Published on 21 Dec 2012 Sections ,

The phone call that went on to ruin a hotel owner’s life

Business Editor

As the banking commission calls for an “electrified” ring fence around banks’ riskier business methods, Siobhan Kennedy meets a hotelier whose life was ruined by one of these practices.

A small hotel in Conwy is a long, way away from the heady heights of big city investment banking. Yet it is here, in this sleepy town in north Wales, that evidence has emerged of some of the most controversial practices of the banking boom, practices that only now are beginning to catch up with the banks.

Channel 4 News has obtained a tape recording of a telephone conversation between a local hotelier, Colin Jones, and a banker from RBS in London. Mr Jones says it was a five-and-half minute phonecall that would go on to ruin his life.

The story began in 2007 when Mr Jones had agreed a new loan with his bank RBS to expand his business.

Rates fall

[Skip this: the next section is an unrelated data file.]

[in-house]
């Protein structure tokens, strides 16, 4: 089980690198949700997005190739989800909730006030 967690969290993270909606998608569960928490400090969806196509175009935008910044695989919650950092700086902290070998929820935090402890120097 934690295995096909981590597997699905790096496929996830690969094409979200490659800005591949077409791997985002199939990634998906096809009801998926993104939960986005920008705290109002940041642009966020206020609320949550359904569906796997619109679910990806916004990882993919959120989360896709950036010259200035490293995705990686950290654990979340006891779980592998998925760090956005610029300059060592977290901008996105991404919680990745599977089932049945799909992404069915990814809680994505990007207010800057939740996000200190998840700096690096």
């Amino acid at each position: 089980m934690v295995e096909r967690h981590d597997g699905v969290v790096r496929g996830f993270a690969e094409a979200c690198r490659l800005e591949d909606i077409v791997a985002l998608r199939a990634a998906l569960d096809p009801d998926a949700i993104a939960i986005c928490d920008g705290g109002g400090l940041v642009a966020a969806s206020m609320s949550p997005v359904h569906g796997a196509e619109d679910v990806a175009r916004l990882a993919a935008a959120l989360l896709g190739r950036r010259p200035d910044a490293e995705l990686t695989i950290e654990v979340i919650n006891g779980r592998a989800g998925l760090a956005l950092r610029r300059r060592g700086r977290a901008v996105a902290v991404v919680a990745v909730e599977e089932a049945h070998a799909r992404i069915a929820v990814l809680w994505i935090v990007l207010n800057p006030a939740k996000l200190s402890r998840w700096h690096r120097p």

But as part of the deal, he was told he had to take out another financial product, called an interest rate swap, that would protect him in case interest rates rose.

What he was not told – clearly enough – is what would happen if interest rates fall. And fall they did.

READ MORE: Banks drag their heels on ‘mis-sold’ interest rate swaps

But when he finally got the paperwork for the swap, he did not like the look of it and refused to sign it. When he told the bank, they informed him he’d already agreed the deal on the telephone.

If you listen to the call, it is true that Mr Jones did agree to go ahead with the interest rate swap on the phone.

But there are some key questions that arise too: Did he truly understand what he was signing up to? Did the banker on the phone call ever make it clear the call constituted a legally binding contract? And when Mr Jones asked for the documents to be faxed over in the middle of the call, why didn’t the banker do it?


One lawyer we spoke to, who has represented about 50 businesses on mis-selling claims, said the call was typical of those he had heard many times before. A friendly banker calling, a casual chat, scant, detailed information.

And the outcome? A verbal contract signed for a complex financial product that should never have been targeted at small businesses in the first place.

On Friday evening the business secretary, Vince Cable, described the mis-selling of these products as a scandal.

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